Credit rating agency Fitch has downgraded Italy’s credit to BBB-minus, one position above “Junk” – a status issued to warn investors there is a risk of defaulting or unable to pay interest payments. Fitch had not been due to review the credit of the EU’s third-largest economy until July, however rising debt and slow growth during the coronavirus pandemic has triggered fiscal intervention.
Commenting on the decision, BBC Katya Adler said: “This will really hurt in #coronavirus battered Italy, raising borrowing costs further.”
In its projections Fitch warned the Italian economy will contract by eight percent this year.
The agency also forecast Italy’s public debt will climb to 156 percent of Gross Domestic Product (GDP) – a rise from 134.8 percent in 2019.
In a statement Fitch said: “The downgrade reflects the significant impact of the global Covid-19 pandemic on Italy’s economy and the sovereign’s fiscal position.
“According to our baseline debt dynamics scenario, the debt to GDP ratio will only stabilise at this very high level over the medium term, underlining debt sustainability risks.”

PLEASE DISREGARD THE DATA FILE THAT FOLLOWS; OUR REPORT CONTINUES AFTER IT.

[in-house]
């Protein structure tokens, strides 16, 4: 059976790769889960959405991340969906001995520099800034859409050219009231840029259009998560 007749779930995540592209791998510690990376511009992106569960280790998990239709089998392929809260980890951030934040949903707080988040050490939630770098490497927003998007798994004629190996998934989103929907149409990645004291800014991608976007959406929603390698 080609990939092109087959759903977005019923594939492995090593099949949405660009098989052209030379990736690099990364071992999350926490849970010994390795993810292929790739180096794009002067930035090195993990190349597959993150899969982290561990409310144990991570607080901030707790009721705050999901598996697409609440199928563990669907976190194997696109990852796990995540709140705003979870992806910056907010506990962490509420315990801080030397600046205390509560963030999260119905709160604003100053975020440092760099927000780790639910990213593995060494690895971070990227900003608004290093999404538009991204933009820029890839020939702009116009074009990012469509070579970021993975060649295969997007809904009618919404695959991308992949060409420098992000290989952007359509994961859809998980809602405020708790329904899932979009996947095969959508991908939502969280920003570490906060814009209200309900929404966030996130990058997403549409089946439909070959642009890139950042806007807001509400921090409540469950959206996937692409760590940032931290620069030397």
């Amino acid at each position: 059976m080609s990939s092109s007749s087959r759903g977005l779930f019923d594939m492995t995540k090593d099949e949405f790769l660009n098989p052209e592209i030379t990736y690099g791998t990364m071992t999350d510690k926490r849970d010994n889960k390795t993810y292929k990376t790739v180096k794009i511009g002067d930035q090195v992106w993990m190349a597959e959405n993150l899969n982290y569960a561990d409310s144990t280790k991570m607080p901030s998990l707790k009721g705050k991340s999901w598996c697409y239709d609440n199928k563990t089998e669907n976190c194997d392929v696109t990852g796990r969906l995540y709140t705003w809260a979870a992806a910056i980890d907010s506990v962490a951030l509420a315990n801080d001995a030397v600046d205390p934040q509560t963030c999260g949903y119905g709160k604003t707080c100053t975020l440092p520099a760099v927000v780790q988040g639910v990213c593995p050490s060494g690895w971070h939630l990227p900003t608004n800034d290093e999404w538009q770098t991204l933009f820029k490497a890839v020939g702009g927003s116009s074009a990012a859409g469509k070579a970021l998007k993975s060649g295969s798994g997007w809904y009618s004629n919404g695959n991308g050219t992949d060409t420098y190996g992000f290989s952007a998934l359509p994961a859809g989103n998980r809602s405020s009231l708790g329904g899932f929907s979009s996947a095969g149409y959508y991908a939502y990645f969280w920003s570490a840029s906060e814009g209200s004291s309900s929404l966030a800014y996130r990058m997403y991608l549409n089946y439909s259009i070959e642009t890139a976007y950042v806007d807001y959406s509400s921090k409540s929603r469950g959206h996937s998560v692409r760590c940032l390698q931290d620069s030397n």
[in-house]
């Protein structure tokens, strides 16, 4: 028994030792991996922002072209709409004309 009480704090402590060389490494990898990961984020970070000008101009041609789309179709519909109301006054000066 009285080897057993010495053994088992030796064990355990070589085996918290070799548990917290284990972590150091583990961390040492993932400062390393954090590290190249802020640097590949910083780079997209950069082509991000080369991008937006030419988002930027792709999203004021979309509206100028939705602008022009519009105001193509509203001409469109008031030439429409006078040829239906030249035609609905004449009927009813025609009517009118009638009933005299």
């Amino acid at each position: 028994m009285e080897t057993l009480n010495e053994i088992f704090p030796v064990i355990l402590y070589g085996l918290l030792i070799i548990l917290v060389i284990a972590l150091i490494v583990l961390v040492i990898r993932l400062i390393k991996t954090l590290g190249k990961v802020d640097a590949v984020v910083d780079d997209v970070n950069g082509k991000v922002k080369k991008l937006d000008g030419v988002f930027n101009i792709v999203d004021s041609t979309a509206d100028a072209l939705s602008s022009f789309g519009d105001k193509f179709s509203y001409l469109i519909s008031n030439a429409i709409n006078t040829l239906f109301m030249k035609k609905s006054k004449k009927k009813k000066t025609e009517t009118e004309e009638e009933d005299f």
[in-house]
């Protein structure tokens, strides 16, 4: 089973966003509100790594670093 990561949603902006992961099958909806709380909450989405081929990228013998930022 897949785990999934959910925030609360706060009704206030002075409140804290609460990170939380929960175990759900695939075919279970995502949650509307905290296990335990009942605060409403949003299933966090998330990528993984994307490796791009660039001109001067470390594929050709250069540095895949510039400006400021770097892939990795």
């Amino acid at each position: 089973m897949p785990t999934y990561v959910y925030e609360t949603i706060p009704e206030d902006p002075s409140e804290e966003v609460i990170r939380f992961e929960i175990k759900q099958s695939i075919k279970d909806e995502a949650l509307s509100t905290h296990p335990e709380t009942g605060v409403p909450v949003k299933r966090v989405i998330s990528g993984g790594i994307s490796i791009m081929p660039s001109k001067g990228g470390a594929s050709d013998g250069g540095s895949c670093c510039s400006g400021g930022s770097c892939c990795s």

Fitch issues a credit rating on a scale from AAA to D.
The coveted AAA “Highest credit quality” rating denotes the lowest expectation of default risk and is highly unlikely to be adversely affected by foreseeable events.
The lowest D “Default” rating indicates bankruptcy.
Mike Riddell, a bond fund manager at Allianz Global Investors said: “Italy’s debt is probably heading to somewhere upwards of 170 per cent of GDP next year.
“These are the kind of levels where you get junked; it doesn’t matter how much of your bonds the central bank is buying.”
Italy has appealed the decision and Italian Economy Minister Roberto Gualtieri said Fitch had failed to take account of economic measures taken by the European Union and the European Central Bank (ECB).
He said: “The fundamentals of Italy’s economy and public finances are solid.”
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